Human neutrophil elastase (HNE) directly degrades recombinant short palate, lung, and nasal epithelium clone 1 (SPLUNC1) — a host defense protein — when the two are incubated at physiologic doses in vitro, according to study results in the peer-reviewed, open-access journal PLoS One.
“Our findings suggest that SPLUNC1 degradation by neutrophil elastase may increase airway susceptibility to bacterial infections,” the authors concluded. “SPLUNC1 therapy likely attenuates bacterial infections during acute exacerbations of chronic obstructive pulmonary disease.”
In healthy human airway epithelial cells, HNE decreased SPLUNC1 after 4 hours of treatment in a dose-dependent manner, an effect that was sustained for 48 hours afterwards. This resulted in increased susceptibility to infection; when the cells were infected with nontypeable Haemophilus influenzae (NHTi), those that were incubated with HNE had significantly higher levels of the bacterium in apical supernatants and cells after 48 hours compared with those incubated without HNE.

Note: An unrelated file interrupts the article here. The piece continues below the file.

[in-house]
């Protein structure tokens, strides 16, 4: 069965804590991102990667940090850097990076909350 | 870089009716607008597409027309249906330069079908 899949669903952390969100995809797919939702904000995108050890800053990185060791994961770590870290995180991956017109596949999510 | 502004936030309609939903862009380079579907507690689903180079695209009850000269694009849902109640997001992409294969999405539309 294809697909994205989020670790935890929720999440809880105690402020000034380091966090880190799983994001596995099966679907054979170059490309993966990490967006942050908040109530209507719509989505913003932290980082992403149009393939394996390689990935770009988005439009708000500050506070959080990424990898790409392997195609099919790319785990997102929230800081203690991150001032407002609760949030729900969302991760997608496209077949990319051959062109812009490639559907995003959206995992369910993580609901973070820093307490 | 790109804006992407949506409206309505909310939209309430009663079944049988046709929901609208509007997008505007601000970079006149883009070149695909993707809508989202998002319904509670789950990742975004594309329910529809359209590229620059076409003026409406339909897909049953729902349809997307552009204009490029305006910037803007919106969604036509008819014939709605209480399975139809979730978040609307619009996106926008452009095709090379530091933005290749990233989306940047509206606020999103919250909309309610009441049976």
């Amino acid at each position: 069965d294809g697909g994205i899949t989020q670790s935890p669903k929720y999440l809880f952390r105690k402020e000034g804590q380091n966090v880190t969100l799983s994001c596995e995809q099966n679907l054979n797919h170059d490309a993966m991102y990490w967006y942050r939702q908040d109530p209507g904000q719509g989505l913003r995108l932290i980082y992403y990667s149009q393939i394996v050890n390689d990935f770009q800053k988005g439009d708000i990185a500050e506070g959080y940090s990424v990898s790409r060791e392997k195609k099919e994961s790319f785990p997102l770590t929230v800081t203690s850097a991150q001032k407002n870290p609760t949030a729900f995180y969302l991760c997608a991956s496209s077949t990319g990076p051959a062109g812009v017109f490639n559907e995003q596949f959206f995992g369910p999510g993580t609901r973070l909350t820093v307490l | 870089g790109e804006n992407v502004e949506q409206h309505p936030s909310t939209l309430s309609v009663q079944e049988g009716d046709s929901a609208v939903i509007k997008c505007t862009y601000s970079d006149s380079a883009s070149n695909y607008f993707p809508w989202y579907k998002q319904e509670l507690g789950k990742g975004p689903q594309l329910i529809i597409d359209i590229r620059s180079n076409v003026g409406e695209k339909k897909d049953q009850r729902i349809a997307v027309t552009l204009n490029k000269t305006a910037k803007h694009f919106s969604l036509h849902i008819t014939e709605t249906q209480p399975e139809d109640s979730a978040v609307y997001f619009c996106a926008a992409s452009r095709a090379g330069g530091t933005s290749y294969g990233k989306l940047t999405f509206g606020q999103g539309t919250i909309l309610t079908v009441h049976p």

Treatment with recombinant SPLUNC1 reduced bacterial load in HNE-treated airway epithelial cell, but it did not reduce the bacteria to the normal level.
“This suggests that HNE may use other mechanisms to increase bacterial load. Indeed, a previous study demonstrated that HNE increased epithelial permeability,” the authors wrote. “Therefore, it is possible that HNE could increase bacterial binding in part through disrupting epithelial barrier function in our cell culture model. The contribution of HNE-mediated SPLUNC1 reduction versus epithelial barrier disruption to increased bacterial load will be investigated in our future studies.”